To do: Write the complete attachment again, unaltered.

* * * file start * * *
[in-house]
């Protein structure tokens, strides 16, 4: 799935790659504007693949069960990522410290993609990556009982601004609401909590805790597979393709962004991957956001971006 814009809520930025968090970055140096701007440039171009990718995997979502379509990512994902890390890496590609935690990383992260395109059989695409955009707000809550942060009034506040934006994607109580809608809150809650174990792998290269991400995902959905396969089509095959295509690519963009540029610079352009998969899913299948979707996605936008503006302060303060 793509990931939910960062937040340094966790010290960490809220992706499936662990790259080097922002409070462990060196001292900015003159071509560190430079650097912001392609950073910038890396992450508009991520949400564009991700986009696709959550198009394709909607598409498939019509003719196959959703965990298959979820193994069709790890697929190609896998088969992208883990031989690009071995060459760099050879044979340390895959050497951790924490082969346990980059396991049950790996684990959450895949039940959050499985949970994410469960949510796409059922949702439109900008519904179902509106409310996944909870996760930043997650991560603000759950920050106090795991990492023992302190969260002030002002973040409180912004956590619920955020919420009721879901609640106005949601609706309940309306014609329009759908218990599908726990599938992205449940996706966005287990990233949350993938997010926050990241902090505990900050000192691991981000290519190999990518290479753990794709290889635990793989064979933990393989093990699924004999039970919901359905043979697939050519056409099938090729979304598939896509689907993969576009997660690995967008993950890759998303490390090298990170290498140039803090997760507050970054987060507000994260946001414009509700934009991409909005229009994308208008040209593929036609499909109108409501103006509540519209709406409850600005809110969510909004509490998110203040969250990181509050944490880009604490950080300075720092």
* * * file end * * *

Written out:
[in-house]
């Protein structure tokens, strides 16, 4: 799935790659504007693949069960990522410290993609990556009982601004609401909590805790597979393709962004991957956001971006 814009809520930025968090970055140096701007440039171009990718995997979502379509990512994902890390890496590609935690990383992260395109059989695409955009707000809550942060009034506040934006994607109580809608809150809650174990792998290269991400995902959905396969089509095959295509690519963009540029610079352009998969899913299948979707996605936008503006302060303060 793509990931939910960062937040340094966790010290960490809220992706499936662990790259080097922002409070462990060196001292900015003159071509560190430079650097912001392609950073910038890396992450508009991520949400564009991700986009696709959550198009394709909607598409498939019509003719196959959703965990298959979820193994069709790890697929190609896998088969992208883990031989690009071995060459760099050879044979340390895959050497951790924490082969346990980059396991049950790996684990959450895949039940959050499985949970994410469960949510796409059922949702439109900008519904179902509106409310996944909870996760930043997650991560603000759950920050106090795991990492023992302190969260002030002002973040409180912004956590619920955020919420009721879901609640106005949601609706309940309306014609329009759908218990599908726990599938992205449940996706966005287990990233949350993938997010926050990241902090505990900050000192691991981000290519190999990518290479753990794709290889635990793989064979933990393989093990699924004999039970919901359905043979697939050519056409099938090729979304598939896509689907993969576009997660690995967008993950890759998303490390090298990170290498140039803090997760507050970054987060507000994260946001414009509700934009991409909005229009994308208008040209593929036609499909109108409501103006509540519209709406409850600005809110969510909004509490998110203040969250990181509050944490880009604490950080300075720092």